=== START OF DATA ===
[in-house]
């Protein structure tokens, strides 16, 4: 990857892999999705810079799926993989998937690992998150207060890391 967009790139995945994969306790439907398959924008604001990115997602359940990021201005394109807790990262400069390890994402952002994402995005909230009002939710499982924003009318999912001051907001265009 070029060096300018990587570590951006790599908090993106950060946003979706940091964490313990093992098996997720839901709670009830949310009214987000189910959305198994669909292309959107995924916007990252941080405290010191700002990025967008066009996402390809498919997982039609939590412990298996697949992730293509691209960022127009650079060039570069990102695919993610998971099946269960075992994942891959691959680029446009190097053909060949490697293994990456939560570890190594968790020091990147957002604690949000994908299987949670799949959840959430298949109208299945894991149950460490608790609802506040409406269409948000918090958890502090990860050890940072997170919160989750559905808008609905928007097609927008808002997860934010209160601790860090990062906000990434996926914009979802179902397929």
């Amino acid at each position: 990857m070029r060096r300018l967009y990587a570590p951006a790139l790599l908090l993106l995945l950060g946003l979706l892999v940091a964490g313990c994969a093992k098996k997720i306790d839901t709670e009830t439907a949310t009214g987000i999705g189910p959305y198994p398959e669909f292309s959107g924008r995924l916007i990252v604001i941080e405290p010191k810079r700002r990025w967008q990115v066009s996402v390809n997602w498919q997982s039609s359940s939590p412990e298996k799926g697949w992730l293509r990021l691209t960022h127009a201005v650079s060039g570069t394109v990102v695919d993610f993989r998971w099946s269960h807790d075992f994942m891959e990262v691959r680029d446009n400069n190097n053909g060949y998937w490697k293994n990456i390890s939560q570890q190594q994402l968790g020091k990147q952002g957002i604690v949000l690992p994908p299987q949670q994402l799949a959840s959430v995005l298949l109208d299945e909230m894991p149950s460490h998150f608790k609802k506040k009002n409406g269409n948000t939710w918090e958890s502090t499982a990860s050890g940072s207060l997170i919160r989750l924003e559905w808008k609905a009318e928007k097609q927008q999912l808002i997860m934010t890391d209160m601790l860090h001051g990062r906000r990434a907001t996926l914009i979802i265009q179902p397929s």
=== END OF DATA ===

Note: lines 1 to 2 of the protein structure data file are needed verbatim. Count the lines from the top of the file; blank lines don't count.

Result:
[in-house]
């Protein structure tokens, strides 16, 4: 990857892999999705810079799926993989998937690992998150207060890391 967009790139995945994969306790439907398959924008604001990115997602359940990021201005394109807790990262400069390890994402952002994402995005909230009002939710499982924003009318999912001051907001265009 070029060096300018990587570590951006790599908090993106950060946003979706940091964490313990093992098996997720839901709670009830949310009214987000189910959305198994669909292309959107995924916007990252941080405290010191700002990025967008066009996402390809498919997982039609939590412990298996697949992730293509691209960022127009650079060039570069990102695919993610998971099946269960075992994942891959691959680029446009190097053909060949490697293994990456939560570890190594968790020091990147957002604690949000994908299987949670799949959840959430298949109208299945894991149950460490608790609802506040409406269409948000918090958890502090990860050890940072997170919160989750559905808008609905928007097609927008808002997860934010209160601790860090990062906000990434996926914009979802179902397929």